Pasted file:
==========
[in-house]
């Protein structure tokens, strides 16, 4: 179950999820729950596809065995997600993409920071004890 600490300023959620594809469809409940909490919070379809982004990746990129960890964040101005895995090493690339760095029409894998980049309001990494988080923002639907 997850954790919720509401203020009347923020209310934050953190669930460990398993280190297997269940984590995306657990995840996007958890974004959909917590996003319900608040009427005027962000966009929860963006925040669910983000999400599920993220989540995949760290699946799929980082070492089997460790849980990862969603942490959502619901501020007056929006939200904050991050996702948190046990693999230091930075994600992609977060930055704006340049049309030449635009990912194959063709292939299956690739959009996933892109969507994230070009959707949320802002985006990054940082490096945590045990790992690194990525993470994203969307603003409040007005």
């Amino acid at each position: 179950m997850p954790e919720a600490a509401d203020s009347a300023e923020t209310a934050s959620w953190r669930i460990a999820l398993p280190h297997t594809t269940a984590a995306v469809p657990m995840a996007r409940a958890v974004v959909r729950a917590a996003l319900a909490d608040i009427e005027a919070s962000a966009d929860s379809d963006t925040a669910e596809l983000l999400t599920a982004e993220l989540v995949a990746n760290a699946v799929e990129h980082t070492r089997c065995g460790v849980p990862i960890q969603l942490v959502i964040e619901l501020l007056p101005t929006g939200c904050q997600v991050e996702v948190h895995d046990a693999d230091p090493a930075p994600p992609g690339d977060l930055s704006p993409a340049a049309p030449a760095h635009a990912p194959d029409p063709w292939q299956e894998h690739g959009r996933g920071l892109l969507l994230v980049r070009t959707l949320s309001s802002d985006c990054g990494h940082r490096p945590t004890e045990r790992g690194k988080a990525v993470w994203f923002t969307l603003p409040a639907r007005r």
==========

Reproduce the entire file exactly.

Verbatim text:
[in-house]
């Protein structure tokens, strides 16, 4: 179950999820729950596809065995997600993409920071004890 600490300023959620594809469809409940909490919070379809982004990746990129960890964040101005895995090493690339760095029409894998980049309001990494988080923002639907 997850954790919720509401203020009347923020209310934050953190669930460990398993280190297997269940984590995306657990995840996007958890974004959909917590996003319900608040009427005027962000966009929860963006925040669910983000999400599920993220989540995949760290699946799929980082070492089997460790849980990862969603942490959502619901501020007056929006939200904050991050996702948190046990693999230091930075994600992609977060930055704006340049049309030449635009990912194959063709292939299956690739959009996933892109969507994230070009959707949320802002985006990054940082490096945590045990790992690194990525993470994203969307603003409040007005």
């Amino acid at each position: 179950m997850p954790e919720a600490a509401d203020s009347a300023e923020t209310a934050s959620w953190r669930i460990a999820l398993p280190h297997t594809t269940a984590a995306v469809p657990m995840a996007r409940a958890v974004v959909r729950a917590a996003l319900a909490d608040i009427e005027a919070s962000a966009d929860s379809d963006t925040a669910e596809l983000l999400t599920a982004e993220l989540v995949a990746n760290a699946v799929e990129h980082t070492r089997c065995g460790v849980p990862i960890q969603l942490v959502i964040e619901l501020l007056p101005t929006g939200c904050q997600v991050e996702v948190h895995d046990a693999d230091p090493a930075p994600p992609g690339d977060l930055s704006p993409a340049a049309p030449a760095h635009a990912p194959d029409p063709w292939q299956e894998h690739g959009r996933g920071l892109l969507l994230v980049r070009t959707l949320s309001s802002d985006c990054g990494h940082r490096p945590t004890e045990r790992g690194k988080a990525v993470w994203f923002t969307l603003p409040a639907r007005r």